A tiny moth, new to California, is at the center of a controversy pitting state officials against Bay Area residents and politicians. The Light Brown Apple Moth is seen as a threat to California crops. Now the State Department of Food and Agriculture is planning to spray a synthetic hormone over Bay Area neighborhoods this summer to stop the moth from reproducing, but some angry residents are worried it would be unsafe. Rori Gallagher reports.

You may listen to the “Stamping out the Apple Moth” Radio report online, as well as find additional links and resources. Also don’t miss our photo set for this story on flickr.

Andrea Kissack is Senior Editor for QUEST at KQED Public Radio.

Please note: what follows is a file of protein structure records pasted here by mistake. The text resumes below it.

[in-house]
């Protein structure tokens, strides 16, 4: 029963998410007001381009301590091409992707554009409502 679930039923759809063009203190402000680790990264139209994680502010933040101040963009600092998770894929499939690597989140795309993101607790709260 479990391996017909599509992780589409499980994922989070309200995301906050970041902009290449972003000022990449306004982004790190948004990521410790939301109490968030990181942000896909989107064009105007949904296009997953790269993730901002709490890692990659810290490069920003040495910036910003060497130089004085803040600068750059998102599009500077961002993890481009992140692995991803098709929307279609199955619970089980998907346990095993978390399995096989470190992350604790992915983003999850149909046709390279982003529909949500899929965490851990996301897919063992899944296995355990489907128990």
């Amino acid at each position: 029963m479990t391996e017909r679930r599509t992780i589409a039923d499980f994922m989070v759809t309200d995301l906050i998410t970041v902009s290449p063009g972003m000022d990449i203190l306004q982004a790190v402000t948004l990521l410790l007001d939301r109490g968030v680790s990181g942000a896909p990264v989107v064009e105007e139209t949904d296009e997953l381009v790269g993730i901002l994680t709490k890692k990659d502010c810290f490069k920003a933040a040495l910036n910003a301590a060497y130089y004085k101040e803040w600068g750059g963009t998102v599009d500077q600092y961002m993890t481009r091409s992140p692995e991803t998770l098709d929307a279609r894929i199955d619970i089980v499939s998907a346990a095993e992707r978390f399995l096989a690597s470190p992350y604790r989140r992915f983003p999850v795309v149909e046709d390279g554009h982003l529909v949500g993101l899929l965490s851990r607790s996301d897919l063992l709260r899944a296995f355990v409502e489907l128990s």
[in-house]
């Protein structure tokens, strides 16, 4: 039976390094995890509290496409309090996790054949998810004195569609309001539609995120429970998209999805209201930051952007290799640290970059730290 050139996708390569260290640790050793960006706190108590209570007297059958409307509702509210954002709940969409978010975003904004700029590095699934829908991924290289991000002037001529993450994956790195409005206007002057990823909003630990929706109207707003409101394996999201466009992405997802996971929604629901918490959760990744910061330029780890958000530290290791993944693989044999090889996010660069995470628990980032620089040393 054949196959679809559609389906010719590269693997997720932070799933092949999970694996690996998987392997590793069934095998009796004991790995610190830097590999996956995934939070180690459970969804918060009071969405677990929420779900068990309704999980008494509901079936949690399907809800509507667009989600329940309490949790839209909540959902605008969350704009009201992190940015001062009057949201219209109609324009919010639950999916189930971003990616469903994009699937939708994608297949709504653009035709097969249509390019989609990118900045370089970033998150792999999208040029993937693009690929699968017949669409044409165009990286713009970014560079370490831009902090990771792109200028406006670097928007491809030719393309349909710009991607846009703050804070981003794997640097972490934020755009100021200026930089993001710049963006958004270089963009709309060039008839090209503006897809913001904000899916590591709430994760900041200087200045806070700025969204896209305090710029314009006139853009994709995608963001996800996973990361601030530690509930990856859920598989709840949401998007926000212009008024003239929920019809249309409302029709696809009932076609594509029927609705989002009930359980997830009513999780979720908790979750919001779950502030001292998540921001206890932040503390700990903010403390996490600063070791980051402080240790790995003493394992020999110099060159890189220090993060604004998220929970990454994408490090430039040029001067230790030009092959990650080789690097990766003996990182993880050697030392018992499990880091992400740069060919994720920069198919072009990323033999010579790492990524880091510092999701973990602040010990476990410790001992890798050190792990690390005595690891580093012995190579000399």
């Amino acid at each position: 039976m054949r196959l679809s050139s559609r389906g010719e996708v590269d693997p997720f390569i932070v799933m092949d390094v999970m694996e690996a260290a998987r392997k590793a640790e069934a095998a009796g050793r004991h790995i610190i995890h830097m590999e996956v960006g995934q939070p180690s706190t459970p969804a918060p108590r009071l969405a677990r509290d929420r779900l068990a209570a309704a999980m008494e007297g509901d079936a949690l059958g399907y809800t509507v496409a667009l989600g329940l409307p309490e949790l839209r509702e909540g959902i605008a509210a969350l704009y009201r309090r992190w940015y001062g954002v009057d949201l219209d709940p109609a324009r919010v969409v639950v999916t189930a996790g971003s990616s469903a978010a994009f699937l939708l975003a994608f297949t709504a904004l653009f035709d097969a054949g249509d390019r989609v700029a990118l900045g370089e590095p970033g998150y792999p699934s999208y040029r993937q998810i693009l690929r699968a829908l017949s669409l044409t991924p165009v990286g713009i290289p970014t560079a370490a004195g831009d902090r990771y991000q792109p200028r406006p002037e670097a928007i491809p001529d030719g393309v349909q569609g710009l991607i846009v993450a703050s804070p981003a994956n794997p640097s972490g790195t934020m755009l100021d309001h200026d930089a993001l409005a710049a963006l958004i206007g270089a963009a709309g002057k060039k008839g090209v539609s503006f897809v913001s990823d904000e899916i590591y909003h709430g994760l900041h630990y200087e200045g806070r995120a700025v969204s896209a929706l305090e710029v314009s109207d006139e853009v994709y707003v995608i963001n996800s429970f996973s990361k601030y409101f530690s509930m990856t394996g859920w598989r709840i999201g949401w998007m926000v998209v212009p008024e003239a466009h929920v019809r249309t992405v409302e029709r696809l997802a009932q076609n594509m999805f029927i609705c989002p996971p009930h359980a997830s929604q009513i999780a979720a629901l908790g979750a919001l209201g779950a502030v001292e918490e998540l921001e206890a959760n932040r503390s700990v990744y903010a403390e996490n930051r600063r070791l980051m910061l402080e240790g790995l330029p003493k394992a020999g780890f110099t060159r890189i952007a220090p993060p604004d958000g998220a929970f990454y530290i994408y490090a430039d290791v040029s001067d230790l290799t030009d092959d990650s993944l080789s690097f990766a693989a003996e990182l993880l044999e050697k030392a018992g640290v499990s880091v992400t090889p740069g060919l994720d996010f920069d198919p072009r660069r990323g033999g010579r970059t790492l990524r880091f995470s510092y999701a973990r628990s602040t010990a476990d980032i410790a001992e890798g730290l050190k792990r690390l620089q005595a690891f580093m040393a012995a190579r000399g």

Stamping out the Apple Moth 6 March,2008Andrea Kissack

Author

Andrea Kissack

Andrea has nearly three decades of experience working as a reporter, anchor, producer and editor for public radio, large market television news and CBS radio. In her current role as KQED’s Sr. Science Editor, Andrea helps lead a talented team covering science, technology, health and the environment for broadcast and digital platforms. Most recently she helped KQED launch a new, multimedia initiative covering the intersection of technology, health and medical science. She has earned a number of accolades for her work including awards from the Radio and Television News Directors Association, the National Academy of Television Arts and Sciences and the Associated Press. Her work can be seen, and heard, on a number of networks, Including NPR, PBS, CBS and the BBC.

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